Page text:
Alums from the Warren Wilson MFA Program for Writers read from their acclaimed works!
Join Why There Are Words at Studio 333 when alums from the Warren Wilson MFA Program for Writers read from their acclaimed works.
For more details, including the authors’ full bios, see the website.
Mari Coates has published her stories in a variety of literary journals, and is grateful for residencies at I-Park, Ragdale, and Hypatia-in-the-Woods, where she developed and completed her first novel, The Pelton Papers.
Helen Fremont’s memoir After Long Silence (Delta, 2000) was a national bestseller, and a featured alternate of the Book-of-the-Month Club. Her work has appeared in numerous journals and anthologies, including The O. Henry Awards, Ploughshares, and The Harvard Review.
Marjorie Hudson is the author of Accidental Birds of the Carolinas (Press 53, 2011), a story collection that received a PEN/Hemingway Honorable Mention for Distinguished First Fiction. Her essay “Dear Joni” will be published in June 2018 in the anthology Idol Talk… from McFarland & Co.
Nancy Koerbel’s poems have appeared or are forthcoming in Redactions, One, and The Pittsburgh Poetry Review. A former recipient of a grant from the Pennsylvania Council on the Arts, she lives in Pittsburgh, where she teaches legal and business writing, works as a copyeditor for a large tech company, and coordinates the Pittsburgh branch of Why There are Words.
Karen Llagas’s first collection of poetry, Archipelago Dust, was published by Meritage Press in 2010. A recipient of a Hedgebrook Residency and a Dorothy Sargent Rosenberg Poetry Prize, she lives in San Francisco and works as a freelance translator & lecturer at UC Berkeley.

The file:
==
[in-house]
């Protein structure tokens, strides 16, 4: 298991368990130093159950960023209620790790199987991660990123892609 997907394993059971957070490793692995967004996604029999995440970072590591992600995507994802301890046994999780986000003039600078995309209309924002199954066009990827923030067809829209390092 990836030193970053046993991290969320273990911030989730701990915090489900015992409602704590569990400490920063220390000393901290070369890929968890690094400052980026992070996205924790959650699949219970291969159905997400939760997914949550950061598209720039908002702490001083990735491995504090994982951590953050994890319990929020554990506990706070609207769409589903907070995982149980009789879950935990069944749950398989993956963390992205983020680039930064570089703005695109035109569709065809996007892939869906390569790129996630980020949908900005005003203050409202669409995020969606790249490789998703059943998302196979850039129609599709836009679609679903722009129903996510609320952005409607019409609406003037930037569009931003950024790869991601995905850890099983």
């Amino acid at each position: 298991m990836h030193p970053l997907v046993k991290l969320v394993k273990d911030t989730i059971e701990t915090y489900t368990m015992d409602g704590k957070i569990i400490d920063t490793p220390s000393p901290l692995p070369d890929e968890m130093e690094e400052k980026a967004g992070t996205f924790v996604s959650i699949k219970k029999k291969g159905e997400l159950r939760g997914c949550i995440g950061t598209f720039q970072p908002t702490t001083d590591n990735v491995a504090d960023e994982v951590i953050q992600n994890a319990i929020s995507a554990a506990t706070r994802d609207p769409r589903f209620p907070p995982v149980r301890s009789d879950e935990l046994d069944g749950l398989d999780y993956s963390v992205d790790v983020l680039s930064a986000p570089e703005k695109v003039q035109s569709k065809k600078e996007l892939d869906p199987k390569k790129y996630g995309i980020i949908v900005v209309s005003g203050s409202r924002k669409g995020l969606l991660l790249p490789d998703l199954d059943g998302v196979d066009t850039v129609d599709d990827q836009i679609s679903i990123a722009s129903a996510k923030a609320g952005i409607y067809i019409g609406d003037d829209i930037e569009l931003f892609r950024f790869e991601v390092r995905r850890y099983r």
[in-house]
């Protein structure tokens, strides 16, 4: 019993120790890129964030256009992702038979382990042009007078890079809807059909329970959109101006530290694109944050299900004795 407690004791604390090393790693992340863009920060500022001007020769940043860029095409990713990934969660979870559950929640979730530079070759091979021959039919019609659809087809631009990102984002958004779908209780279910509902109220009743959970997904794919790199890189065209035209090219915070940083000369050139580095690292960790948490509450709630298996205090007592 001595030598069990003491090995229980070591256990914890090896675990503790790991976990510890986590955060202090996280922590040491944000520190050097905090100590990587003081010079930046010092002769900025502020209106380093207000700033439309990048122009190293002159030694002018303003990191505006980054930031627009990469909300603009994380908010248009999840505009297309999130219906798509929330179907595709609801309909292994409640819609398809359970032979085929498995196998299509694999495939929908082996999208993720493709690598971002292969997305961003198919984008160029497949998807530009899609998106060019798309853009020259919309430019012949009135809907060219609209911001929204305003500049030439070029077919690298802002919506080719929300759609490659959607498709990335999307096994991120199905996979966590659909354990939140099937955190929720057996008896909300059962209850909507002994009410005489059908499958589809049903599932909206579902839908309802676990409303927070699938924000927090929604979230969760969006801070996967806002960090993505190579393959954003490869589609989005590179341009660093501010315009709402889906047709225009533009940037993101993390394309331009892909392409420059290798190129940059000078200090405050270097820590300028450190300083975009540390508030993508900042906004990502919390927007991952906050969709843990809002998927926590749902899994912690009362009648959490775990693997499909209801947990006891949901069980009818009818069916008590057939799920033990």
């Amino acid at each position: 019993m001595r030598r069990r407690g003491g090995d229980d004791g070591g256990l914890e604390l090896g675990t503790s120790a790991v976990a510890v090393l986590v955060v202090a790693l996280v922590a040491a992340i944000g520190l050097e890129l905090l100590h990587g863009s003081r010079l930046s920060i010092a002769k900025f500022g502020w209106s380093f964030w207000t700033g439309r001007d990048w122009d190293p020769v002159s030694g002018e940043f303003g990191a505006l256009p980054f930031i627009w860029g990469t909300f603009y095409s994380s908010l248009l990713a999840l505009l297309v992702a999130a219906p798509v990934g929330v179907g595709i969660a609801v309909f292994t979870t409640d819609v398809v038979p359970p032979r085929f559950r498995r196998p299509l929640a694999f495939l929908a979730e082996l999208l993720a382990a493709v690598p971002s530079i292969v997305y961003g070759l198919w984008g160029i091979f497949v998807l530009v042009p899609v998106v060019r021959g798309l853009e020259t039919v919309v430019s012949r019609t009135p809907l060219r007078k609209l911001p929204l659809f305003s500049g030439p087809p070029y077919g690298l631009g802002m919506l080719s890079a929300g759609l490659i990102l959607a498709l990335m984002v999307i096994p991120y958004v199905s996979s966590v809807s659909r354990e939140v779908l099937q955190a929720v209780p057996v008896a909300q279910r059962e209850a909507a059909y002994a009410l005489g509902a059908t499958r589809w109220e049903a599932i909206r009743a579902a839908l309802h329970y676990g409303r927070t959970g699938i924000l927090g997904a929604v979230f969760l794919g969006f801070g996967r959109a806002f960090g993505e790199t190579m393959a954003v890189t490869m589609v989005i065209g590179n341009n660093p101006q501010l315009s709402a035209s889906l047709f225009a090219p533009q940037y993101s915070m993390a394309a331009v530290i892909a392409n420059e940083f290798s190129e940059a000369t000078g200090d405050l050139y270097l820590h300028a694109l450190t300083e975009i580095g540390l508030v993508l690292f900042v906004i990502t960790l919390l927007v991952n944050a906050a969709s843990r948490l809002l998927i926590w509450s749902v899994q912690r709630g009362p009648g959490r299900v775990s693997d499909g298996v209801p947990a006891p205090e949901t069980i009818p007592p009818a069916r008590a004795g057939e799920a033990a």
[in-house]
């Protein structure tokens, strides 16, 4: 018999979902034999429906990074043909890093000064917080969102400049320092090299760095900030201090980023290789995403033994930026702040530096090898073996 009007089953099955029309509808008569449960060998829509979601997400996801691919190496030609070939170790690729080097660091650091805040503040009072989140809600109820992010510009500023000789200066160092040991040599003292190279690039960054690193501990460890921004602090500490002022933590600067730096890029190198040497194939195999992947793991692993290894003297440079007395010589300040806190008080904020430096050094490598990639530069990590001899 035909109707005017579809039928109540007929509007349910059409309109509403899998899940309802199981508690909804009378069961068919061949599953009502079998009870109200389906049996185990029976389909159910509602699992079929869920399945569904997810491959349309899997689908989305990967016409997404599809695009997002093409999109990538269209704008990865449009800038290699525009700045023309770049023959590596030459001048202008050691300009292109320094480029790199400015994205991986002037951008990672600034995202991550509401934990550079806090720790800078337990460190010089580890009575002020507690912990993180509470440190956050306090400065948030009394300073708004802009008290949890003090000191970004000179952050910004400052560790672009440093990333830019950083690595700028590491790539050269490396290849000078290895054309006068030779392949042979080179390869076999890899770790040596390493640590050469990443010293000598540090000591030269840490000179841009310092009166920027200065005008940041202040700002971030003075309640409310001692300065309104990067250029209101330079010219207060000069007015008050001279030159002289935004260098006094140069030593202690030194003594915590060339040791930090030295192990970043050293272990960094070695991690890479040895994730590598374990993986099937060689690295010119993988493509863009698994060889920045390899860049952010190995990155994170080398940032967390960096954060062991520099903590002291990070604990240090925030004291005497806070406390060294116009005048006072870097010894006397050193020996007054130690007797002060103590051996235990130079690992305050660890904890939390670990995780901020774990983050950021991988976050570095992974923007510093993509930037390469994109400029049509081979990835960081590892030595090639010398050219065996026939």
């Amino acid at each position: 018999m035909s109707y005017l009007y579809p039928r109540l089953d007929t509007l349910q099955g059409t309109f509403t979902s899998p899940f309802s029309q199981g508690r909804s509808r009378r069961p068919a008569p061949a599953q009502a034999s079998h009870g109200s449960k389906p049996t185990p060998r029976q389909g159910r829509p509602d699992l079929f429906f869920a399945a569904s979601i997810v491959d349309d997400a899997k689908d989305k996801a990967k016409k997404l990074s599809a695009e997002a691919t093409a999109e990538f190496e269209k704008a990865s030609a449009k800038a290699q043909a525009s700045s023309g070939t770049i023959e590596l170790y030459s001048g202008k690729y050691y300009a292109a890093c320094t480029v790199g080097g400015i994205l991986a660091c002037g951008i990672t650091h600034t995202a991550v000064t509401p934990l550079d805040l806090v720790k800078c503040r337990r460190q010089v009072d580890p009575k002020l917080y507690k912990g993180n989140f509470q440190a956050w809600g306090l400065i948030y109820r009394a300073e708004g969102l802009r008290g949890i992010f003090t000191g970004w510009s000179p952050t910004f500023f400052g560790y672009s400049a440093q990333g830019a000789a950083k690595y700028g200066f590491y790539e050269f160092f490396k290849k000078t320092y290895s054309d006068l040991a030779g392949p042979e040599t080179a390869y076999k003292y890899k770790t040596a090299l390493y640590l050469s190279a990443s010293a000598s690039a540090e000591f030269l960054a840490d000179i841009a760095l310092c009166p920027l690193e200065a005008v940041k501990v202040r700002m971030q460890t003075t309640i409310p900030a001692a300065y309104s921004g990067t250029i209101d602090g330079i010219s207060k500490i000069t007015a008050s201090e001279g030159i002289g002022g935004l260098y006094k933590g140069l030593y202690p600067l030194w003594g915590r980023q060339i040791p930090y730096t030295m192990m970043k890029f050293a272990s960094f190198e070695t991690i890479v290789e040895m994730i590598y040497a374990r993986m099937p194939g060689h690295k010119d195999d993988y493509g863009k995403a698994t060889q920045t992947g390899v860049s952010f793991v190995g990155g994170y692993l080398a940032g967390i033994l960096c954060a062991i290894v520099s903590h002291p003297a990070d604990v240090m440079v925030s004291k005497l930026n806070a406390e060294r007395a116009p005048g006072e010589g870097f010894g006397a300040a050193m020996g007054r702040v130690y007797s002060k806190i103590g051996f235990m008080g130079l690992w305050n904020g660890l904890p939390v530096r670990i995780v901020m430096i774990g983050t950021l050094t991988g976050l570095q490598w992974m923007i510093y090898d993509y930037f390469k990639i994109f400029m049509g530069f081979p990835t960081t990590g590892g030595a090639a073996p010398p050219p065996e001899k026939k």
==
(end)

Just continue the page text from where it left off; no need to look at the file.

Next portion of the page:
Alison Moore is the author of four books, the latest of which is Riders on the Orphan Train (Roadworthy Press, 2012). She is the Coordinator for the Austin branch of Why There Are Words.
Amelie Prusik is the author of the novel Light Sister, Dark Sister (Random House, 1994) and has published short fiction in The North American Review, America West, and Bosque, among others. Her chapbook, Octavia Street was published in 2017 by WTAW Press.
Why There Are Words (WTAW) is an award-winning national reading series founded in Sausalito in 2010 by Peg Alford Pursell and now expanded to six additional major cities in the U.S. with more planned in the future. The series draws a full house of Bay Area residents every second Thursday to Studio 333 in Sausalito.
The series is part of the 501(c)3 non-profit WTAW Press, publisher of award-winning exceptional literary books.
$10 at the door. Cash or check (payable to Studio 333).
Cash bar. Authors’ books will be available for sale and signing.
Additional time info:
Doors open at 7:00 pm, readings 7:15-9:30.